SHISHMAREF, AK – July 7: Rusting barrels sit at the beach along the Chukchi Sea on July 7, 2015 in Shishmaref, Alaska. Earlier this year, the Obama administration approved Shell Oil to begin drilling in the Arctic, including the Chukchi Sea, to trouble the region's residents and disappoint environmentalists. (Photo by Andrew Burton / Getty Images)

SHISHMAREF, AK – July 7: A house lies on the edge of the Chukchi Sea on July 7, 2015 in Shishmaref, Alaska. Earlier this year, the Obama administration approved Shell Oil to begin drilling in the Arctic, including the Chukchi Sea, to trouble the region's residents and disappoint environmentalists. (Photo by Andrew Burton / Getty Images)

SHISHMAREF, AK – JULY 8: Wildflowers grow on a beach along the Chukchi Sea on July 8, 2015 in Shishmaref, Alaska. Earlier this year, the Obama administration approved Shell Oil to begin drilling in the Arctic, including the Chukchi Sea, to trouble the region's residents and disappoint environmentalists. (Photo by Andrew Burton / Getty Images)

SHISHMAREF, AK – JULY 9: The village of Shishmaref, Alaska, which lies at the Chukchi Sea, is seen on July 9, 2015. Earlier this year, the Obama administration approved Shell Oil to begin oil drilling in Arctic regions, including the Chukchi Sea. Shishmaref also had to build a bank wall due to a decade-long problem with coastal erosion, which is shrinking the size of the barrier island on which the city was built. The city was originally to be relocated to a new location, although this plan was shelved. (Photo by Andrew Burton / Getty Images)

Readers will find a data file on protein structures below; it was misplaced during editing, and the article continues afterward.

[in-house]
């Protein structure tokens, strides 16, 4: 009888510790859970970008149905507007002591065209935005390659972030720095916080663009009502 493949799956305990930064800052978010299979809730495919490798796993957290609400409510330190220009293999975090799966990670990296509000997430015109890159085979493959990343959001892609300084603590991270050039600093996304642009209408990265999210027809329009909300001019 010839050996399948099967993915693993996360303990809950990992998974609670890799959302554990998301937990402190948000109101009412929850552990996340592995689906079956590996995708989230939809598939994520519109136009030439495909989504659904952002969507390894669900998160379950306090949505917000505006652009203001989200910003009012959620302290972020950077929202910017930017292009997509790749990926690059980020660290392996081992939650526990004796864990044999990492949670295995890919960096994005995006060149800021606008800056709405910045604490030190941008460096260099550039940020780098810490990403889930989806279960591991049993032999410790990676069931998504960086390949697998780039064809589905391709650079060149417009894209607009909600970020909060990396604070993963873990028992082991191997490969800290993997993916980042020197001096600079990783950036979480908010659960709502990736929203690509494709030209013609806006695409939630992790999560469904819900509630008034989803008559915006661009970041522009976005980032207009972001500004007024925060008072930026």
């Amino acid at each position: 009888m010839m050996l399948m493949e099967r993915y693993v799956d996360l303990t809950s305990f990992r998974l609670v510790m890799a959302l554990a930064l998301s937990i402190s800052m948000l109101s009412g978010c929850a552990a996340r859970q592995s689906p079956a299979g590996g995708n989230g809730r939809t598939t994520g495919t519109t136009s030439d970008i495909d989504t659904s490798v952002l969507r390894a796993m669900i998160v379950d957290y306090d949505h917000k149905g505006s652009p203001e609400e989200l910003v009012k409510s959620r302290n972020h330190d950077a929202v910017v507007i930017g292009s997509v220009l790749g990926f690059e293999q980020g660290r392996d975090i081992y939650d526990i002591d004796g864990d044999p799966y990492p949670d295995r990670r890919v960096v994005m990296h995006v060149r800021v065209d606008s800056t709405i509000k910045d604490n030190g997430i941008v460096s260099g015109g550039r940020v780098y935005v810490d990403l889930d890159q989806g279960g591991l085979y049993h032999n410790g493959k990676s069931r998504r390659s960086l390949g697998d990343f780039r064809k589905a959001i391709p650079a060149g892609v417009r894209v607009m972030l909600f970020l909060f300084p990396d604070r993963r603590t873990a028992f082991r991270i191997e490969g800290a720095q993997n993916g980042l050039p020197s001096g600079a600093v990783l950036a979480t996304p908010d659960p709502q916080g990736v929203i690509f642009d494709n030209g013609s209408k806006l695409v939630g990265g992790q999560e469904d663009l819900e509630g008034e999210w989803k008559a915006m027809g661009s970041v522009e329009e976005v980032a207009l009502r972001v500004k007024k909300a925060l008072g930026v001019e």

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Obama's bans on leases "remain in full force unless Congress revokes them," Gleason said in her ruling.

Trump's attempt to reintroduce the offshore Arctic and Atlantic regions into oil development was ordered in 2017 in an order that was part of his Energy Dominance agenda. The mandate was part of a series of measures that overruled the Obama administration's environmental and climate change initiatives.

The Trump government has proposed launching a greatly expanded offshore oil leasing program this year. The five-year Trump leasing program would allow two leases per year in Arctic waters and at least two leases per year in the Atlantic. The Trump Plan also foresees several leases in remote marine areas off Alaska, such as the southern Bering Sea, which are considered negligible oil potential.

Obama had withdrawn much of the Arctic from a difficult offshore area from the auction block Royal Dutch Shell Arctic exploration program. Shell spends at least $ 7 billion exploring the Chukchi and part of the Beaufort. The company destroyed one of its drillships in a grounding and managed to sink only one hole. He abandoned the program in 2015 and gave up his leases.

Gleason had made another decision in another case on Friday that blocked the Trump administration's efforts to lift an environmental decision from the Obama era.

Gleason knocked down an intended land trade to pave the way for a road built through fragile wetlands in Izembek National Wildlife Refuge in Alaska. The Obama administration, after a four-year environmental impact assessment process, ruled that land trafficking and road traffic caused too much damage to the shelter. Trump's then Home Secretary, Ryan Zinke, violated the law when he briefly reversed Obama's policy, ignoring the facts found in the government's earlier study on the issue, Gleason said. (Report by Yereth Rosen in Anchorage, Alaska, editorial by James Dalgleish)